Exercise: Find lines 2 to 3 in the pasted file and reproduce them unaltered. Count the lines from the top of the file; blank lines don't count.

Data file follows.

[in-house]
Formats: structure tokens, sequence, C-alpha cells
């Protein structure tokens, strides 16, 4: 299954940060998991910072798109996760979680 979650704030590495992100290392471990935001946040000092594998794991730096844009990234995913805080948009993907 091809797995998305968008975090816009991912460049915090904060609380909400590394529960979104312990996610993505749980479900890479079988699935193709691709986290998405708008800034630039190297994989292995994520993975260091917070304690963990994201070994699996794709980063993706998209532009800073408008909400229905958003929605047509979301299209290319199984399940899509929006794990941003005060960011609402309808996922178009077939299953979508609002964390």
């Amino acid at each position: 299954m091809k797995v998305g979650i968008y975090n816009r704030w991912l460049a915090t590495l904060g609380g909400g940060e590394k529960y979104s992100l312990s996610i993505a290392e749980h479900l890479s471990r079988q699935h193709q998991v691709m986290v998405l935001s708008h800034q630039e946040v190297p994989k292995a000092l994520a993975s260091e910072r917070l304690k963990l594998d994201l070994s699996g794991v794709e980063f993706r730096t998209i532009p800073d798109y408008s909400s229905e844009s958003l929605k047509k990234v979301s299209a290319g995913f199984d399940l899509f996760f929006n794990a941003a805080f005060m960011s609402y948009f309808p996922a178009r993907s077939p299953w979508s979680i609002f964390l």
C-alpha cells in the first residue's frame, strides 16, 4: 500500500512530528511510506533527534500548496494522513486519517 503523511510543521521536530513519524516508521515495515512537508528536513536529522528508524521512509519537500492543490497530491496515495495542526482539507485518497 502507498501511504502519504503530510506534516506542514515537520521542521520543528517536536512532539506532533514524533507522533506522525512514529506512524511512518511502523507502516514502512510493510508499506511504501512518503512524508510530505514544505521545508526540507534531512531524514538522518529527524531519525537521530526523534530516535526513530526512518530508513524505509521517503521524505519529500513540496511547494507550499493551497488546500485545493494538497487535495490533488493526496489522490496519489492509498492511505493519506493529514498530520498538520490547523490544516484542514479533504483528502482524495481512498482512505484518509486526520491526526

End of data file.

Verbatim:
Formats: structure tokens, sequence, C-alpha cells
């Protein structure tokens, strides 16, 4: 299954940060998991910072798109996760979680 979650704030590495992100290392471990935001946040000092594998794991730096844009990234995913805080948009993907 091809797995998305968008975090816009991912460049915090904060609380909400590394529960979104312990996610993505749980479900890479079988699935193709691709986290998405708008800034630039190297994989292995994520993975260091917070304690963990994201070994699996794709980063993706998209532009800073408008909400229905958003929605047509979301299209290319199984399940899509929006794990941003005060960011609402309808996922178009077939299953979508609002964390």